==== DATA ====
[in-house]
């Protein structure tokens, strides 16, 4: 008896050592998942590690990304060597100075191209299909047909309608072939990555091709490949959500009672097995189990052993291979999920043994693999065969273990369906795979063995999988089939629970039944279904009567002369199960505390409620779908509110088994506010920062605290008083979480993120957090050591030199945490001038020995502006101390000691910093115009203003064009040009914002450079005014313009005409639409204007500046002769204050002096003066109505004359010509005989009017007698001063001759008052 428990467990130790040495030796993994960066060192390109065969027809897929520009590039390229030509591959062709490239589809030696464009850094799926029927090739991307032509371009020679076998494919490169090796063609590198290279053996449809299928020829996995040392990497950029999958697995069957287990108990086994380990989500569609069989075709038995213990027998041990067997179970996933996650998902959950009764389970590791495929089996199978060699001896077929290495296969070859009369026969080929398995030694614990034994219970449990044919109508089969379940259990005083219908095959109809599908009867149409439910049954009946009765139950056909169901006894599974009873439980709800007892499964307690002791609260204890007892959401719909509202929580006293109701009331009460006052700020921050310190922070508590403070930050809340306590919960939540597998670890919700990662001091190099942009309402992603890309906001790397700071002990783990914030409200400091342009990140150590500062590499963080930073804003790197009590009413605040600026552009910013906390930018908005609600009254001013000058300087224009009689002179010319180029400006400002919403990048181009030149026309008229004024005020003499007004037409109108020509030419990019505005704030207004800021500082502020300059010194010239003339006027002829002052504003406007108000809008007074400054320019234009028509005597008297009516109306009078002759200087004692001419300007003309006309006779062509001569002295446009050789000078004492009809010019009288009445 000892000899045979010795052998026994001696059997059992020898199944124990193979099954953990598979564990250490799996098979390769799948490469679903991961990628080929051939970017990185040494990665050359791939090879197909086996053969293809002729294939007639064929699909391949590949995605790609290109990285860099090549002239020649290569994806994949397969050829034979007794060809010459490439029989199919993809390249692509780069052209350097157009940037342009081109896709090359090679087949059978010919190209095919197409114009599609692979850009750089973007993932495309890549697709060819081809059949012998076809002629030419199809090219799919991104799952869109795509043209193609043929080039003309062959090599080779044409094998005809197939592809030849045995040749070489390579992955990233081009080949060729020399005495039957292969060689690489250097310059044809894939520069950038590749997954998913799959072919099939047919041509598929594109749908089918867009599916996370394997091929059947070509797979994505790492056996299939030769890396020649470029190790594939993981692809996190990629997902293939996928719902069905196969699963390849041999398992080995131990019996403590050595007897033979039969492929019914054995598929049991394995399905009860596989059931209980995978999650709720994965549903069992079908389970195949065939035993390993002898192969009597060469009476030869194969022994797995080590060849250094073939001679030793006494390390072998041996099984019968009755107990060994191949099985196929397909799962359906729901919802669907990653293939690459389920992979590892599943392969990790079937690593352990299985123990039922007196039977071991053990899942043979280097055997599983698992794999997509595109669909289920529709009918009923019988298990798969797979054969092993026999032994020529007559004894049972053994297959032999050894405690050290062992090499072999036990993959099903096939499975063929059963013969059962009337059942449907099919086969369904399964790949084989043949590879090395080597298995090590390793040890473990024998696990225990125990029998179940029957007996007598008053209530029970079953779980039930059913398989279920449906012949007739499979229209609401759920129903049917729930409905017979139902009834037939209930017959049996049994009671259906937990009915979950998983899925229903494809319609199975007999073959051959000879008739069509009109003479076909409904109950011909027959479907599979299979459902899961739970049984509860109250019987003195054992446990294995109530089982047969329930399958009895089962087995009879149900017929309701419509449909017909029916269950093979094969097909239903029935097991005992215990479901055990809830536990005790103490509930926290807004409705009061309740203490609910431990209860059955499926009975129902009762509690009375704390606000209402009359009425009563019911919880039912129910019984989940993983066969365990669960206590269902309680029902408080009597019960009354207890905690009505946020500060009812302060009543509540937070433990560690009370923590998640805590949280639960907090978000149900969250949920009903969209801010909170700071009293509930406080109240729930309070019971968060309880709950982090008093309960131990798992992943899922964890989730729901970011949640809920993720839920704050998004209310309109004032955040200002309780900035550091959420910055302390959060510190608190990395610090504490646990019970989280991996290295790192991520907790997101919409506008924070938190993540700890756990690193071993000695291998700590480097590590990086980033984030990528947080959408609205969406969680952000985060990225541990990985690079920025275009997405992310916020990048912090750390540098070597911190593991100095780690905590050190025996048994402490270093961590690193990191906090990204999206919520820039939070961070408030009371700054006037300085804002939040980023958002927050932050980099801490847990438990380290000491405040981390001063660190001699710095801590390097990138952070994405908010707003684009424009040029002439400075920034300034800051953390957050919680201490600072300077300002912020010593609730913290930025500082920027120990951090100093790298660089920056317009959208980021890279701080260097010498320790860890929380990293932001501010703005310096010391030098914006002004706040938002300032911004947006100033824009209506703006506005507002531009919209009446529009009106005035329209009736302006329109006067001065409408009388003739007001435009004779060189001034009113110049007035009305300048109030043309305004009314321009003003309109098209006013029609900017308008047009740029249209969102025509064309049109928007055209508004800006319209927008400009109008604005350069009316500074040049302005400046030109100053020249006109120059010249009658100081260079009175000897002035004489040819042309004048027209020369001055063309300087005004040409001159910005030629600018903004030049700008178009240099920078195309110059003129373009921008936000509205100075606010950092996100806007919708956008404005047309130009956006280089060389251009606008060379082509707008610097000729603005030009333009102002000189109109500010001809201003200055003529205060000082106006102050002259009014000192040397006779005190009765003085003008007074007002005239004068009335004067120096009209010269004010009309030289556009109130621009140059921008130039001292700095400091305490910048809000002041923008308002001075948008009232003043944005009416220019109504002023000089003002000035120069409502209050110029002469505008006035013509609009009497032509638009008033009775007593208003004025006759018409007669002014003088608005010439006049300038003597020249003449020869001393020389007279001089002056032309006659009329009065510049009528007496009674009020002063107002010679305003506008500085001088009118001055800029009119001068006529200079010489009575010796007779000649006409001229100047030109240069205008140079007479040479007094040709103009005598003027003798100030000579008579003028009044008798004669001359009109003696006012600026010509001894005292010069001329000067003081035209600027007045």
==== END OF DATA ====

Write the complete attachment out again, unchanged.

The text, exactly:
[in-house]
């Protein structure tokens, strides 16, 4: 008896050592998942590690990304060597100075191209299909047909309608072939990555091709490949959500009672097995189990052993291979999920043994693999065969273990369906795979063995999988089939629970039944279904009567002369199960505390409620779908509110088994506010920062605290008083979480993120957090050591030199945490001038020995502006101390000691910093115009203003064009040009914002450079005014313009005409639409204007500046002769204050002096003066109505004359010509005989009017007698001063001759008052 428990467990130790040495030796993994960066060192390109065969027809897929520009590039390229030509591959062709490239589809030696464009850094799926029927090739991307032509371009020679076998494919490169090796063609590198290279053996449809299928020829996995040392990497950029999958697995069957287990108990086994380990989500569609069989075709038995213990027998041990067997179970996933996650998902959950009764389970590791495929089996199978060699001896077929290495296969070859009369026969080929398995030694614990034994219970449990044919109508089969379940259990005083219908095959109809599908009867149409439910049954009946009765139950056909169901006894599974009873439980709800007892499964307690002791609260204890007892959401719909509202929580006293109701009331009460006052700020921050310190922070508590403070930050809340306590919960939540597998670890919700990662001091190099942009309402992603890309906001790397700071002990783990914030409200400091342009990140150590500062590499963080930073804003790197009590009413605040600026552009910013906390930018908005609600009254001013000058300087224009009689002179010319180029400006400002919403990048181009030149026309008229004024005020003499007004037409109108020509030419990019505005704030207004800021500082502020300059010194010239003339006027002829002052504003406007108000809008007074400054320019234009028509005597008297009516109306009078002759200087004692001419300007003309006309006779062509001569002295446009050789000078004492009809010019009288009445 000892000899045979010795052998026994001696059997059992020898199944124990193979099954953990598979564990250490799996098979390769799948490469679903991961990628080929051939970017990185040494990665050359791939090879197909086996053969293809002729294939007639064929699909391949590949995605790609290109990285860099090549002239020649290569994806994949397969050829034979007794060809010459490439029989199919993809390249692509780069052209350097157009940037342009081109896709090359090679087949059978010919190209095919197409114009599609692979850009750089973007993932495309890549697709060819081809059949012998076809002629030419199809090219799919991104799952869109795509043209193609043929080039003309062959090599080779044409094998005809197939592809030849045995040749070489390579992955990233081009080949060729020399005495039957292969060689690489250097310059044809894939520069950038590749997954998913799959072919099939047919041509598929594109749908089918867009599916996370394997091929059947070509797979994505790492056996299939030769890396020649470029190790594939993981692809996190990629997902293939996928719902069905196969699963390849041999398992080995131990019996403590050595007897033979039969492929019914054995598929049991394995399905009860596989059931209980995978999650709720994965549903069992079908389970195949065939035993390993002898192969009597060469009476030869194969022994797995080590060849250094073939001679030793006494390390072998041996099984019968009755107990060994191949099985196929397909799962359906729901919802669907990653293939690459389920992979590892599943392969990790079937690593352990299985123990039922007196039977071991053990899942043979280097055997599983698992794999997509595109669909289920529709009918009923019988298990798969797979054969092993026999032994020529007559004894049972053994297959032999050894405690050290062992090499072999036990993959099903096939499975063929059963013969059962009337059942449907099919086969369904399964790949084989043949590879090395080597298995090590390793040890473990024998696990225990125990029998179940029957007996007598008053209530029970079953779980039930059913398989279920449906012949007739499979229209609401759920129903049917729930409905017979139902009834037939209930017959049996049994009671259906937990009915979950998983899925229903494809319609199975007999073959051959000879008739069509009109003479076909409904109950011909027959479907599979299979459902899961739970049984509860109250019987003195054992446990294995109530089982047969329930399958009895089962087995009879149900017929309701419509449909017909029916269950093979094969097909239903029935097991005992215990479901055990809830536990005790103490509930926290807004409705009061309740203490609910431990209860059955499926009975129902009762509690009375704390606000209402009359009425009563019911919880039912129910019984989940993983066969365990669960206590269902309680029902408080009597019960009354207890905690009505946020500060009812302060009543509540937070433990560690009370923590998640805590949280639960907090978000149900969250949920009903969209801010909170700071009293509930406080109240729930309070019971968060309880709950982090008093309960131990798992992943899922964890989730729901970011949640809920993720839920704050998004209310309109004032955040200002309780900035550091959420910055302390959060510190608190990395610090504490646990019970989280991996290295790192991520907790997101919409506008924070938190993540700890756990690193071993000695291998700590480097590590990086980033984030990528947080959408609205969406969680952000985060990225541990990985690079920025275009997405992310916020990048912090750390540098070597911190593991100095780690905590050190025996048994402490270093961590690193990191906090990204999206919520820039939070961070408030009371700054006037300085804002939040980023958002927050932050980099801490847990438990380290000491405040981390001063660190001699710095801590390097990138952070994405908010707003684009424009040029002439400075920034300034800051953390957050919680201490600072300077300002912020010593609730913290930025500082920027120990951090100093790298660089920056317009959208980021890279701080260097010498320790860890929380990293932001501010703005310096010391030098914006002004706040938002300032911004947006100033824009209506703006506005507002531009919209009446529009009106005035329209009736302006329109006067001065409408009388003739007001435009004779060189001034009113110049007035009305300048109030043309305004009314321009003003309109098209006013029609900017308008047009740029249209969102025509064309049109928007055209508004800006319209927008400009109008604005350069009316500074040049302005400046030109100053020249006109120059010249009658100081260079009175000897002035004489040819042309004048027209020369001055063309300087005004040409001159910005030629600018903004030049700008178009240099920078195309110059003129373009921008936000509205100075606010950092996100806007919708956008404005047309130009956006280089060389251009606008060379082509707008610097000729603005030009333009102002000189109109500010001809201003200055003529205060000082106006102050002259009014000192040397006779005190009765003085003008007074007002005239004068009335004067120096009209010269004010009309030289556009109130621009140059921008130039001292700095400091305490910048809000002041923008308002001075948008009232003043944005009416220019109504002023000089003002000035120069409502209050110029002469505008006035013509609009009497032509638009008033009775007593208003004025006759018409007669002014003088608005010439006049300038003597020249003449020869001393020389007279001089002056032309006659009329009065510049009528007496009674009020002063107002010679305003506008500085001088009118001055800029009119001068006529200079010489009575010796007779000649006409001229100047030109240069205008140079007479040479007094040709103009005598003027003798100030000579008579003028009044008798004669001359009109003696006012600026010509001894005292010069001329000067003081035209600027007045």